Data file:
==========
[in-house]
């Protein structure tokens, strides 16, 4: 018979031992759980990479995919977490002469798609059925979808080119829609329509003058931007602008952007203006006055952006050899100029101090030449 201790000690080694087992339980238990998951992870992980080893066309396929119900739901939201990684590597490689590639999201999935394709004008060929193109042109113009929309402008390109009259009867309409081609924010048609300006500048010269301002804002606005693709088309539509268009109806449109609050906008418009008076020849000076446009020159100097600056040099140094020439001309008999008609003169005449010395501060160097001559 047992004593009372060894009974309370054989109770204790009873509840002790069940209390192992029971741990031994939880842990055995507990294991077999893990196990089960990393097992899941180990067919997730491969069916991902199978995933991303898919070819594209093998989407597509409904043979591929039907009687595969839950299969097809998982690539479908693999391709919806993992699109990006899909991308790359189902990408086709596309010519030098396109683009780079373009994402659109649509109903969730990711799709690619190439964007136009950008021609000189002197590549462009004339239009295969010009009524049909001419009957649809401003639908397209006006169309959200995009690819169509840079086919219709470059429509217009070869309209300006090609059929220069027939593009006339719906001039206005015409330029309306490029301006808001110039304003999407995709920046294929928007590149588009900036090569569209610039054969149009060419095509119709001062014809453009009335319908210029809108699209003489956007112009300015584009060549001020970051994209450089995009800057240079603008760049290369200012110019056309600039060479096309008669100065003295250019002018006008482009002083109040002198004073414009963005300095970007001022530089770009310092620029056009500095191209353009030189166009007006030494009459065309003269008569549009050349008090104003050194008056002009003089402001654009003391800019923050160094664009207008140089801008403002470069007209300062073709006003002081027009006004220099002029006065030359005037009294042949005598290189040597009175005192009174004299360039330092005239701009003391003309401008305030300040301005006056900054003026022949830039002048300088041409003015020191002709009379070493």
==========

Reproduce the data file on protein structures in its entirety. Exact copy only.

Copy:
[in-house]
């Protein structure tokens, strides 16, 4: 018979031992759980990479995919977490002469798609059925979808080119829609329509003058931007602008952007203006006055952006050899100029101090030449 201790000690080694087992339980238990998951992870992980080893066309396929119900739901939201990684590597490689590639999201999935394709004008060929193109042109113009929309402008390109009259009867309409081609924010048609300006500048010269301002804002606005693709088309539509268009109806449109609050906008418009008076020849000076446009020159100097600056040099140094020439001309008999008609003169005449010395501060160097001559 047992004593009372060894009974309370054989109770204790009873509840002790069940209390192992029971741990031994939880842990055995507990294991077999893990196990089960990393097992899941180990067919997730491969069916991902199978995933991303898919070819594209093998989407597509409904043979591929039907009687595969839950299969097809998982690539479908693999391709919806993992699109990006899909991308790359189902990408086709596309010519030098396109683009780079373009994402659109649509109903969730990711799709690619190439964007136009950008021609000189002197590549462009004339239009295969010009009524049909001419009957649809401003639908397209006006169309959200995009690819169509840079086919219709470059429509217009070869309209300006090609059929220069027939593009006339719906001039206005015409330029309306490029301006808001110039304003999407995709920046294929928007590149588009900036090569569209610039054969149009060419095509119709001062014809453009009335319908210029809108699209003489956007112009300015584009060549001020970051994209450089995009800057240079603008760049290369200012110019056309600039060479096309008669100065003295250019002018006008482009002083109040002198004073414009963005300095970007001022530089770009310092620029056009500095191209353009030189166009007006030494009459065309003269008569549009050349008090104003050194008056002009003089402001654009003391800019923050160094664009207008140089801008403002470069007209300062073709006003002081027009006004220099002029006065030359005037009294042949005598290189040597009175005192009174004299360039330092005239701009003391003309401008305030300040301005006056900054003026022949830039002048300088041409003015020191002709009379070493």